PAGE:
To determine the drop that actually occurs from a monster, we go through the following process.

  1. We look up the monster's TC in TreasureClassEx.txt.
  2. For that TC, we randomly choose one of three drops listed in the file.
  3. If the drop we choose is a TC, we look up that new TC in the file and randomly choose from one of its drops. We repeat this process until we finally arrive at a base item.
  4. The base item that we finally choose is the randomly generated drop from our monster!

Step 3: Computing base stats for a base item

Since we are not actually simulating any combat mechanics, computing the base stats for the base item we generated in the previous part simply means we generate a String that contains the base statistic for that base item. For armor pieces, the base statistic is defense and should be printed out in the following form:

Defense: <defense value>

The defense value is derived from the entry for the base item in armor.txt which has the following form.

name     minac     maxac

This defense value for armor is simply a random integer in the range minac to maxac inclusive. You will need to generate such a random integer to create the base statistic String.

Part 4: Generating affixes

Finally, we generate a prefix and suffix for our item. A prefix and suffix each have a 1/2 chance of being generated. So our item generator may make an item with both a prefix or suffix, one of a prefix or suffix, or neither a prefix nor a suffix.

Prefixes and suffixes exist in the MagicPrefix.txt and MagicSuffix.txt files respectively and have the following identical formats:

<# of entries>
Name     mod1code     mod1min     mod1max

name is precisely the prefix and suffix that you will attach onto the base item's name. mod1code is the additional statistic text that the affix will introduce to the base item. That statistic will have a single, random integer value in the range mod1min and mod2max inclusive.

Thus, the format of the final item name will be:

<prefix (if exists)> <base item name> <postfix (if exists)>

The format of the additional statistics from the prefix and suffix have the form:

<value> <statistic text>

Each additional statistic should be printed on a separate line with the prefix statistic coming before the suffix statistic. If a prefix or suffix is not generated, then you should not include an extra line for that prefix or suffix.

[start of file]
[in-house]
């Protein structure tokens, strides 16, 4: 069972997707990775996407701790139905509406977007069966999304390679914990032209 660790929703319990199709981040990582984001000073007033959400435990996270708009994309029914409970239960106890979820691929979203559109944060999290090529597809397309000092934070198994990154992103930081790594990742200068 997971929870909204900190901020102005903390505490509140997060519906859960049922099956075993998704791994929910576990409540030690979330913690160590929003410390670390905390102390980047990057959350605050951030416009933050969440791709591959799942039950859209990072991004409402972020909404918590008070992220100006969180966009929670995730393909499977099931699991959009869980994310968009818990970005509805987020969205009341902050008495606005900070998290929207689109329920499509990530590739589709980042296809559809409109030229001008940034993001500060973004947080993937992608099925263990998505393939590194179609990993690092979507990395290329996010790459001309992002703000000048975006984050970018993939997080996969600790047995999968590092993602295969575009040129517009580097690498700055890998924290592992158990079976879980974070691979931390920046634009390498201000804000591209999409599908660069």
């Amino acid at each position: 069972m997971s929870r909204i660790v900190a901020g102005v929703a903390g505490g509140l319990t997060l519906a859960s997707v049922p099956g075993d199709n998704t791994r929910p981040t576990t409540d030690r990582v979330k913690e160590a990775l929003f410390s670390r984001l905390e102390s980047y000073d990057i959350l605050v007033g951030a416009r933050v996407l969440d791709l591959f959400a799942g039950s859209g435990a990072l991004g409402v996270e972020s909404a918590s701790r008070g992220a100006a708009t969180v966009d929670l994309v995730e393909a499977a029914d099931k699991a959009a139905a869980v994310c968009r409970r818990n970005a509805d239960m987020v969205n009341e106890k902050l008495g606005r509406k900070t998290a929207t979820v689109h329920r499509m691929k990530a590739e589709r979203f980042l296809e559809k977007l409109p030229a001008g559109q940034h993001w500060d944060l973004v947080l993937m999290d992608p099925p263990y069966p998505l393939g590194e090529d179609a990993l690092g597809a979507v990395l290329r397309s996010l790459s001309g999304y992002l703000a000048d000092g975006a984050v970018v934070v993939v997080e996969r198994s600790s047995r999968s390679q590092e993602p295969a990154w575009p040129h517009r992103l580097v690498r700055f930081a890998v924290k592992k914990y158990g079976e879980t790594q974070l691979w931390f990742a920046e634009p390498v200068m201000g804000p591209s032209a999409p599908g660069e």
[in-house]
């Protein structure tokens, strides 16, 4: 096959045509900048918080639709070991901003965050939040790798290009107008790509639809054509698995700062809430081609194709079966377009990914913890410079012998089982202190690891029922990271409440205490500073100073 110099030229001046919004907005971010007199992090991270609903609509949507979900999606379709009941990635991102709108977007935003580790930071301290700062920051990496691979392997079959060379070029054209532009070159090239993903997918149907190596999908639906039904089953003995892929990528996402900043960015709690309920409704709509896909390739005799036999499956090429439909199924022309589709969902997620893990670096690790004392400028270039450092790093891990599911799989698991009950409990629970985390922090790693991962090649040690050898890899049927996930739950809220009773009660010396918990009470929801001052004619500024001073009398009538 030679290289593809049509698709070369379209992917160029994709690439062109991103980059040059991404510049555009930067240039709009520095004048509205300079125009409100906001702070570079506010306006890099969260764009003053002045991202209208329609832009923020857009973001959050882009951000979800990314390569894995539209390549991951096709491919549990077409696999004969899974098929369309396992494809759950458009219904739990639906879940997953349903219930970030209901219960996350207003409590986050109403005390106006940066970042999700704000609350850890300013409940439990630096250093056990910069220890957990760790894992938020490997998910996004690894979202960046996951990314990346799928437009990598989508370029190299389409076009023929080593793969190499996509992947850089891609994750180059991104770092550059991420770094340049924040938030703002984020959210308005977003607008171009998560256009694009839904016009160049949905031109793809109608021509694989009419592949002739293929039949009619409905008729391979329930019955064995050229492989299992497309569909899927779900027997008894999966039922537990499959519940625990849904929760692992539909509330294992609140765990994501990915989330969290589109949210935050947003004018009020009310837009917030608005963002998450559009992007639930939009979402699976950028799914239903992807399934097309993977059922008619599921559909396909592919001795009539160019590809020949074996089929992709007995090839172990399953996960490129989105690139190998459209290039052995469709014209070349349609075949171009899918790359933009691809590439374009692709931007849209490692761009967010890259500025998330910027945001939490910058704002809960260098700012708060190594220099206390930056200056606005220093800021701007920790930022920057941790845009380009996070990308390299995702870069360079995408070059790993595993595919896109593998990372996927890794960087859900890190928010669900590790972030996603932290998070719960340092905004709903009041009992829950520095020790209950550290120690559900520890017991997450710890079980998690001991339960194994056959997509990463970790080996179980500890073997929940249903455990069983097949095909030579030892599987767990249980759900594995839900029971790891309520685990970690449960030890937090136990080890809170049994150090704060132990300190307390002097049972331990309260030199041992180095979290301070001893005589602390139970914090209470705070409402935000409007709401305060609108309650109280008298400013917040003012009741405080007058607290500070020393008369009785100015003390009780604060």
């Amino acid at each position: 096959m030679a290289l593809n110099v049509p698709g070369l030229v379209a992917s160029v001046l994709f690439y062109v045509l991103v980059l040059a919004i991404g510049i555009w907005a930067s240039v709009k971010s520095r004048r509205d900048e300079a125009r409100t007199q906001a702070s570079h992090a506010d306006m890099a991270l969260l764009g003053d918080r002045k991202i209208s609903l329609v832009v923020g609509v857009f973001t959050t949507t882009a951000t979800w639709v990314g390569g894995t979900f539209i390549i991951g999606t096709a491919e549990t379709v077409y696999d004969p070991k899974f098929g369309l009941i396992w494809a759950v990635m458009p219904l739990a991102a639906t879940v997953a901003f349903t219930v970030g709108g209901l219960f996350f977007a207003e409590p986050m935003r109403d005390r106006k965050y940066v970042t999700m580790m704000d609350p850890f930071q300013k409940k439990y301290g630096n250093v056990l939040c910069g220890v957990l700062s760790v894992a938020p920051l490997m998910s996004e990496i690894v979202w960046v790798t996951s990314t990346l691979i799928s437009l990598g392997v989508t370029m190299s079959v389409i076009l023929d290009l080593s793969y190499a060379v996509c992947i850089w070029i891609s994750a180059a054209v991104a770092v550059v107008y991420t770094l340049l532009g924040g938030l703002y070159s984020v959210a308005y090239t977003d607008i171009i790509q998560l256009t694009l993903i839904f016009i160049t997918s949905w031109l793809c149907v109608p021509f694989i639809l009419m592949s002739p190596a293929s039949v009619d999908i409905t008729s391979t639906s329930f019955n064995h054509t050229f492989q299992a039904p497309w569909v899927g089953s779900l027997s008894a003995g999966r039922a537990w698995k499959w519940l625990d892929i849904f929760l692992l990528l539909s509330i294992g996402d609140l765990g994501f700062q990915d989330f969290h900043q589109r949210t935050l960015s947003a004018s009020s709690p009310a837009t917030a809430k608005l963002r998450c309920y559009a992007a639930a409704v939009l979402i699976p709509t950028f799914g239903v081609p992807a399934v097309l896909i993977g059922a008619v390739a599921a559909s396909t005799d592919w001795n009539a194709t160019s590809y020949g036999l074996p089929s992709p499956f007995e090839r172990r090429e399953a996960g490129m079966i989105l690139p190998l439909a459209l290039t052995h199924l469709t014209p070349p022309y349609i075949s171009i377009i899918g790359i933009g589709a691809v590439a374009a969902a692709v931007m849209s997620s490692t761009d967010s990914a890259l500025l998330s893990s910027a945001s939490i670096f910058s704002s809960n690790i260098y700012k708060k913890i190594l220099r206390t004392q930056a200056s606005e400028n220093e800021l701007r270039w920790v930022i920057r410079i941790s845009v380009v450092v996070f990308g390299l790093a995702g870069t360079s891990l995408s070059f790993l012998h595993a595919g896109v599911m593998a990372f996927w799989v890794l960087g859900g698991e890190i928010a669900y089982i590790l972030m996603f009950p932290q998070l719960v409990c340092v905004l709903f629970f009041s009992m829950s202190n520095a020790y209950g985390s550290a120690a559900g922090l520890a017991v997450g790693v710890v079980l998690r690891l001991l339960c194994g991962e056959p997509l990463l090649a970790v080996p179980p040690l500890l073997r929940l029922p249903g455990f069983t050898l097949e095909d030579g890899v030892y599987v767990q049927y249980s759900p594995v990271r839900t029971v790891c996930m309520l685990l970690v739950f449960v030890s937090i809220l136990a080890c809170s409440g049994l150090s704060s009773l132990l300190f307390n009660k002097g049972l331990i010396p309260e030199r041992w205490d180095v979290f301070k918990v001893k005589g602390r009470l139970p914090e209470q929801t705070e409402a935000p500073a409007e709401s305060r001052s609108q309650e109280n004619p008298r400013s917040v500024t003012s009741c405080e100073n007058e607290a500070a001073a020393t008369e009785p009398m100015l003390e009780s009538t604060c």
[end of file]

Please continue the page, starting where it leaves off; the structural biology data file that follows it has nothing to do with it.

Format of the output

Each "round" of the loot generator has you squaring off against a randomly-chosen monster, killing it, and then displaying its loot. The format of your output for each round should look as follows:

Fighting <monster name>...
You have slain <monster name>!
<monster name> dropped:
<complete item name>
<base item statistic>
<additional affix statistics>

The prompt has the following output:

Fight again [y/n]? <Echoed user input from Scanner>

Like the previous homework, the prompt should be "generous" in that it is case-insensitive (i.e., "y", "n", "Y", and "N" are all valid responses) and reprompts the user if they do not enter a valid value. The reprompt message is the same as the original prompt messasge.

Note that the strings in the data files are underscore-separated. For example, the entry for the Hell Bovine in monstats.txt is actually Hell_Bovine. This is to make parsing with Scanners much easier (in particular, you don't have to worry about setting custom delimiters). You should use these strings as-is in your program, but when you finally print them to the console, you should convert the underscores to spaces. The replace(oldChar, newChar) method of the String class will be useful here..

Data sets

The set of files armor.txt, MagicPrefix.txt, MagicSuffix.txt, monstats.txt, TreasureClassEx.txt, and weapons.txt comprise a single data set for your program. You should assume that all of these files exist in the same directory as your LootGenerator program.

We provide two data sets for testing purposes. The small dataset consists of a single monster, 6 treasure classes, 9 armor pieces, and 5 affixes. A common technique is to test your program on a toy data set. This toy data set is small enough for you to easily reason about how your program deals with the data. You should start out with this data set and make sure that your program works with it.

The large dataset includes 49 monsters, 68 treasure classes, 202 armor pieces, and 758 affixes. Once you have your program working on the small data set, you can move onto the large data set to further test your code.

One testing technique you may want to try is to temporarily remove the prompt for your code when you use the large dataset, so that the program rapidly generates new items. If your program can do this for an extended period of time without throwing an exception, then you can have confidence that your program works correctly.

When working with a data set, you should copy the files contained in the zip archives linked above into the same directory as your LootGenerator program. Make sure that you do not mix-and-match files from the different data sets.